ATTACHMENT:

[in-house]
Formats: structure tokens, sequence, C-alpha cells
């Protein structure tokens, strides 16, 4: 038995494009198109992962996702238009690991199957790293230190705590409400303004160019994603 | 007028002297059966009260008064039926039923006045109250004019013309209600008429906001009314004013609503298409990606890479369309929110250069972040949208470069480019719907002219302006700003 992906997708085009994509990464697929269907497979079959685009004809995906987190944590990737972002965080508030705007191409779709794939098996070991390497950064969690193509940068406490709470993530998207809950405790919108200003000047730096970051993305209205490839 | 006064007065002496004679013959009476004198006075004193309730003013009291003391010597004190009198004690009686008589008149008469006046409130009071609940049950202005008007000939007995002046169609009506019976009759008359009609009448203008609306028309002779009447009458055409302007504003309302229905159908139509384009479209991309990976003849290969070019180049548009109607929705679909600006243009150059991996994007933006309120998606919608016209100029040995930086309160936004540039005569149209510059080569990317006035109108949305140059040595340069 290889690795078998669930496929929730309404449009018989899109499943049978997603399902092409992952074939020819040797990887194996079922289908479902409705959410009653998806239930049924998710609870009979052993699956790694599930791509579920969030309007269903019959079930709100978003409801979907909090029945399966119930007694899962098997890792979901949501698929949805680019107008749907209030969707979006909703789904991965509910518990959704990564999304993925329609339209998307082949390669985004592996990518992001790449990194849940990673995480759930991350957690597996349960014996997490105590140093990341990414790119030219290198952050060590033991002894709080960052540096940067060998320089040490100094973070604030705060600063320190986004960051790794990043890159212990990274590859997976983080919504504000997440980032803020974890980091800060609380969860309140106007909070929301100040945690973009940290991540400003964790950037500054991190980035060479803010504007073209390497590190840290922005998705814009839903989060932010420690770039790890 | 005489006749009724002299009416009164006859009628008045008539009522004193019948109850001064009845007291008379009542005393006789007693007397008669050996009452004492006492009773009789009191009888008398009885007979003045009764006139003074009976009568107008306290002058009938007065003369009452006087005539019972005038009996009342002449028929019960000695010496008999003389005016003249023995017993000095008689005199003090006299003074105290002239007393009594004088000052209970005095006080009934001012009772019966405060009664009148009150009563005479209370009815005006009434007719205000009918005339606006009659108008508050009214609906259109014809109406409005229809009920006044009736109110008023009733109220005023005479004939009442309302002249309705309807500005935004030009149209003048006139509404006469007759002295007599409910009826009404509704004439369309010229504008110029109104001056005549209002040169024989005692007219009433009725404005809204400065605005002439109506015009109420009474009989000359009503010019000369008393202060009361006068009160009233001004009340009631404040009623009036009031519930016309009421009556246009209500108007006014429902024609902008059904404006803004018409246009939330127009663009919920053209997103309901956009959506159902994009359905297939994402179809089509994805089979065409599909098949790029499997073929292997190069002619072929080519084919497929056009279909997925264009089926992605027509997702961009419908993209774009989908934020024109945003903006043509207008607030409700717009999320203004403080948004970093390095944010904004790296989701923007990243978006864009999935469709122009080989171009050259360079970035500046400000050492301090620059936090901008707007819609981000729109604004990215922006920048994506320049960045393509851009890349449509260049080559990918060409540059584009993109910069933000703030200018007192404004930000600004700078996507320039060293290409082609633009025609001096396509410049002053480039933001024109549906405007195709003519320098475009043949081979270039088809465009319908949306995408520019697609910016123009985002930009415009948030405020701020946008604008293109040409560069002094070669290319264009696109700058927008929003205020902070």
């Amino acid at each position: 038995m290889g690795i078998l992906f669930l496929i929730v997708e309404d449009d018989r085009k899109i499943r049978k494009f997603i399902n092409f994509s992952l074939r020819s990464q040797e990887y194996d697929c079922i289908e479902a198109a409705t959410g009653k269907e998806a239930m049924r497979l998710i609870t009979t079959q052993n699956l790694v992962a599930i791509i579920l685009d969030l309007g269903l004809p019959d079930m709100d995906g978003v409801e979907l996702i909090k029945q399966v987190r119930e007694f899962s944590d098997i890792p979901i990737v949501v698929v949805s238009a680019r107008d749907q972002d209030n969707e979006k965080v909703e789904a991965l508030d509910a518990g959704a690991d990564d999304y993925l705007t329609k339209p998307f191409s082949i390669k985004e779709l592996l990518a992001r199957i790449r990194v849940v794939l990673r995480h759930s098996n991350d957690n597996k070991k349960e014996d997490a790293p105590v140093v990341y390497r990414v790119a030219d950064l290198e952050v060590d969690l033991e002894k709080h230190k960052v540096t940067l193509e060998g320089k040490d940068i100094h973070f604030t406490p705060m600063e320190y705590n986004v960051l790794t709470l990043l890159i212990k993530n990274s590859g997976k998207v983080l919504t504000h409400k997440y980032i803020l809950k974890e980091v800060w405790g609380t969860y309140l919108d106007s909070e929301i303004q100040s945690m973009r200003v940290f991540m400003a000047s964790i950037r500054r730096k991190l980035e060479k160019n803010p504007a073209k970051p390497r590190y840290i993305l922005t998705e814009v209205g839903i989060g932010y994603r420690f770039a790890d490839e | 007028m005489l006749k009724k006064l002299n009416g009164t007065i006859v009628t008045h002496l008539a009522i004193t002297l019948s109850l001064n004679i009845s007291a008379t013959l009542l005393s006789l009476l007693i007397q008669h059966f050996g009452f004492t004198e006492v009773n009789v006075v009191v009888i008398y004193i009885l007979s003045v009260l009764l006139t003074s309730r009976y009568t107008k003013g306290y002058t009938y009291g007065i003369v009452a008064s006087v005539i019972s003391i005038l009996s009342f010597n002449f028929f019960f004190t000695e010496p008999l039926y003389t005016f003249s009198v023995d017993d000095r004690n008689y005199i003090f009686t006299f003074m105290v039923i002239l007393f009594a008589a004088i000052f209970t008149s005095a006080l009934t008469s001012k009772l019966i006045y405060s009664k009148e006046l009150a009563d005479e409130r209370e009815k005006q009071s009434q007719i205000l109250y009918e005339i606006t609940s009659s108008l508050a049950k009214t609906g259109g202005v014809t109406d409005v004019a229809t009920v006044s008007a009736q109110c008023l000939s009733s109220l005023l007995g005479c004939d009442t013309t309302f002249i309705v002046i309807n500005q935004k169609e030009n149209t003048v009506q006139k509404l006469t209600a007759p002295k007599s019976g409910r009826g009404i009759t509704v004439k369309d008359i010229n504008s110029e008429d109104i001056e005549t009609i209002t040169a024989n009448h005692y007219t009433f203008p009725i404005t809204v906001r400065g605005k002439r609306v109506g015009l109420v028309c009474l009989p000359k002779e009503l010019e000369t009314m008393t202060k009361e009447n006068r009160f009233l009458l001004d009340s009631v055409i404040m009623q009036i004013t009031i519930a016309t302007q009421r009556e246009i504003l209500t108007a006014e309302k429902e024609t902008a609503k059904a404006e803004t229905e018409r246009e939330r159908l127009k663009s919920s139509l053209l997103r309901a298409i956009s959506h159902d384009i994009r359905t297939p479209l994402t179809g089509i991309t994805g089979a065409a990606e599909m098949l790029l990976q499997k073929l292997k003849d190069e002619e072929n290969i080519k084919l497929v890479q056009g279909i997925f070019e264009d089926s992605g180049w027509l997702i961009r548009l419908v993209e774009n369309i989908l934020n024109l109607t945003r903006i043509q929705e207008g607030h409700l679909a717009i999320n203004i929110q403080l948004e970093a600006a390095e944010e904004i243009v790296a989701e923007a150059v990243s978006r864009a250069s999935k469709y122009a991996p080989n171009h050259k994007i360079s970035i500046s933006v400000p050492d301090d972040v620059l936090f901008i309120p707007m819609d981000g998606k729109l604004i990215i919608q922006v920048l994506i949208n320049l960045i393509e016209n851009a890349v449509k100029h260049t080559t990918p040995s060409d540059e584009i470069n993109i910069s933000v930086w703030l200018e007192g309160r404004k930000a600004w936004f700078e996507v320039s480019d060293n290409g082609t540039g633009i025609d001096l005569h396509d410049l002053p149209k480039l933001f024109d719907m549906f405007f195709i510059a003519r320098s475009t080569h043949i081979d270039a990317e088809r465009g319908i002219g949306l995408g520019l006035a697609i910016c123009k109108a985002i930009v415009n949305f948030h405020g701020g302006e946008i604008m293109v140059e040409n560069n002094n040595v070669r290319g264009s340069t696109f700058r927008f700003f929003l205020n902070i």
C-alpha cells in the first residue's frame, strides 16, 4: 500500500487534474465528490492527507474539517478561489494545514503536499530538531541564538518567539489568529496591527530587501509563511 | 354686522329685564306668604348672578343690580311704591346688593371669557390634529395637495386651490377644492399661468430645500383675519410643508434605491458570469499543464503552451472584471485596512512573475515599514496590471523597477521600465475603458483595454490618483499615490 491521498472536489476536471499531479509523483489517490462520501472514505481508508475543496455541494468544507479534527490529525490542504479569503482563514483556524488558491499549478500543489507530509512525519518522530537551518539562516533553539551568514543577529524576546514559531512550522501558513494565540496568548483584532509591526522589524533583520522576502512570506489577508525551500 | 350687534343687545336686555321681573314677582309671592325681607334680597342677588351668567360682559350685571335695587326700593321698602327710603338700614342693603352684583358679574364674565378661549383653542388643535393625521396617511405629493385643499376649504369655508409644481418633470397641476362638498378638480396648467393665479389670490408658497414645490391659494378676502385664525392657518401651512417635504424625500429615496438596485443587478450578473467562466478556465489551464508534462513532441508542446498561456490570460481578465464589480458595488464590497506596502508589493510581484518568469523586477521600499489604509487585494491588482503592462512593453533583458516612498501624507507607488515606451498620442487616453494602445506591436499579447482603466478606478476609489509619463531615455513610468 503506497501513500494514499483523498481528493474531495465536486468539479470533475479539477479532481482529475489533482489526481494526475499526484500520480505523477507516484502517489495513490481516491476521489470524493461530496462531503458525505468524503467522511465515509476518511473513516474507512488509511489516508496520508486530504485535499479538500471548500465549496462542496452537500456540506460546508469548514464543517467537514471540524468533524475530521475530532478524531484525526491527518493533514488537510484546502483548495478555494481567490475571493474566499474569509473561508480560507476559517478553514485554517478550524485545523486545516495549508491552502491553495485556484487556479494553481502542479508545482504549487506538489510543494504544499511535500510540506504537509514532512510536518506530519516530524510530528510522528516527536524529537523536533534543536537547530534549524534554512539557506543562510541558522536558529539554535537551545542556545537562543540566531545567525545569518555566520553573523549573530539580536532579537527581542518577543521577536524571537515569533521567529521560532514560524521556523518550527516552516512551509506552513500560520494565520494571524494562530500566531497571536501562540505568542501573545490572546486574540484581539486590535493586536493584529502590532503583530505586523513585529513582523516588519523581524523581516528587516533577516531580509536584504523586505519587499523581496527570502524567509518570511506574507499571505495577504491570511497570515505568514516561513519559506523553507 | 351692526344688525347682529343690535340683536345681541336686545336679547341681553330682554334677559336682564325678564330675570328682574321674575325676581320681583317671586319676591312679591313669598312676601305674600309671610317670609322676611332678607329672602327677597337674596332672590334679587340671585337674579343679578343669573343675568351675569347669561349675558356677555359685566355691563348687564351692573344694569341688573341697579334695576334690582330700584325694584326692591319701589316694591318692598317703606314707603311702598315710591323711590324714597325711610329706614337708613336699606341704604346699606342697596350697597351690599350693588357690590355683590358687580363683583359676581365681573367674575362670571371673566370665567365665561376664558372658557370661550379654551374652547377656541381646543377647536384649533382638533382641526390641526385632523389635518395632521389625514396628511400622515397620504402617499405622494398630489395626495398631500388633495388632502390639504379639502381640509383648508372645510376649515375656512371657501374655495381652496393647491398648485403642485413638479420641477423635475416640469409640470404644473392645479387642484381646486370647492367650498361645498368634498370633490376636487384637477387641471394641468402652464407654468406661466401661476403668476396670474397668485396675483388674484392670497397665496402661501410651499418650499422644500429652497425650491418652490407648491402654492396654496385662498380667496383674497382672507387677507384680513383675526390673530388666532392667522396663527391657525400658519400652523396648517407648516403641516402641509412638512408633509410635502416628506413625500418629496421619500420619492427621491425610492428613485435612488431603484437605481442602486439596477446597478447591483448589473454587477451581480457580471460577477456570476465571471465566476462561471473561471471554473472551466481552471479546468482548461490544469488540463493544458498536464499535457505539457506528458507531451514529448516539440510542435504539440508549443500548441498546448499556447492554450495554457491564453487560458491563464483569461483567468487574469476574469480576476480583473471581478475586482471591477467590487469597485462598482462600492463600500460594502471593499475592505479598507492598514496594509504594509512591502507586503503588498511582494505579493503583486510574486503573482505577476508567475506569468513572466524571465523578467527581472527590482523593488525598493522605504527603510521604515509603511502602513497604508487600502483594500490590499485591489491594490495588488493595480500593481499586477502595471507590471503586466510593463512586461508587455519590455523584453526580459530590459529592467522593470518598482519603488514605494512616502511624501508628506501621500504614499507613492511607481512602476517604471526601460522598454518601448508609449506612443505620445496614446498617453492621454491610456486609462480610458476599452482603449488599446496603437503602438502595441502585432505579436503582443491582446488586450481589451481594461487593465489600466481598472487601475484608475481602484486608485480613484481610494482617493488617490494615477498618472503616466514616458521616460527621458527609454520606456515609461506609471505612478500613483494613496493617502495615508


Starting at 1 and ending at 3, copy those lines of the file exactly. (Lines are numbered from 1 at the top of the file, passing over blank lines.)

[in-house]
Formats: structure tokens, sequence, C-alpha cells
């Protein structure tokens, strides 16, 4: 038995494009198109992962996702238009690991199957790293230190705590409400303004160019994603 | 007028002297059966009260008064039926039923006045109250004019013309209600008429906001009314004013609503298409990606890479369309929110250069972040949208470069480019719907002219302006700003 992906997708085009994509990464697929269907497979079959685009004809995906987190944590990737972002965080508030705007191409779709794939098996070991390497950064969690193509940068406490709470993530998207809950405790919108200003000047730096970051993305209205490839 | 006064007065002496004679013959009476004198006075004193309730003013009291003391010597004190009198004690009686008589008149008469006046409130009071609940049950202005008007000939007995002046169609009506019976009759008359009609009448203008609306028309002779009447009458055409302007504003309302229905159908139509384009479209991309990976003849290969070019180049548009109607929705679909600006243009150059991996994007933006309120998606919608016209100029040995930086309160936004540039005569149209510059080569990317006035109108949305140059040595340069 290889690795078998669930496929929730309404449009018989899109499943049978997603399902092409992952074939020819040797990887194996079922289908479902409705959410009653998806239930049924998710609870009979052993699956790694599930791509579920969030309007269903019959079930709100978003409801979907909090029945399966119930007694899962098997890792979901949501698929949805680019107008749907209030969707979006909703789904991965509910518990959704990564999304993925329609339209998307082949390669985004592996990518992001790449990194849940990673995480759930991350957690597996349960014996997490105590140093990341990414790119030219290198952050060590033991002894709080960052540096940067060998320089040490100094973070604030705060600063320190986004960051790794990043890159212990990274590859997976983080919504504000997440980032803020974890980091800060609380969860309140106007909070929301100040945690973009940290991540400003964790950037500054991190980035060479803010504007073209390497590190840290922005998705814009839903989060932010420690770039790890 | 005489006749009724002299009416009164006859009628008045008539009522004193019948109850001064009845007291008379009542005393006789007693007397008669050996009452004492006492009773009789009191009888008398009885007979003045009764006139003074009976009568107008306290002058009938007065003369009452006087005539019972005038009996009342002449028929019960000695010496008999003389005016003249023995017993000095008689005199003090006299003074105290002239007393009594004088000052209970005095006080009934001012009772019966405060009664009148009150009563005479209370009815005006009434007719205000009918005339606006009659108008508050009214609906259109014809109406409005229809009920006044009736109110008023009733109220005023005479004939009442309302002249309705309807500005935004030009149209003048006139509404006469007759002295007599409910009826009404509704004439369309010229504008110029109104001056005549209002040169024989005692007219009433009725404005809204400065605005002439109506015009109420009474009989000359009503010019000369008393202060009361006068009160009233001004009340009631404040009623009036009031519930016309009421009556246009209500108007006014429902024609902008059904404006803004018409246009939330127009663009919920053209997103309901956009959506159902994009359905297939994402179809089509994805089979065409599909098949790029499997073929292997190069002619072929080519084919497929056009279909997925264009089926992605027509997702961009419908993209774009989908934020024109945003903006043509207008607030409700717009999320203004403080948004970093390095944010904004790296989701923007990243978006864009999935469709122009080989171009050259360079970035500046400000050492301090620059936090901008707007819609981000729109604004990215922006920048994506320049960045393509851009890349449509260049080559990918060409540059584009993109910069933000703030200018007192404004930000600004700078996507320039060293290409082609633009025609001096396509410049002053480039933001024109549906405007195709003519320098475009043949081979270039088809465009319908949306995408520019697609910016123009985002930009415009948030405020701020946008604008293109040409560069002094070669290319264009696109700058927008929003205020902070």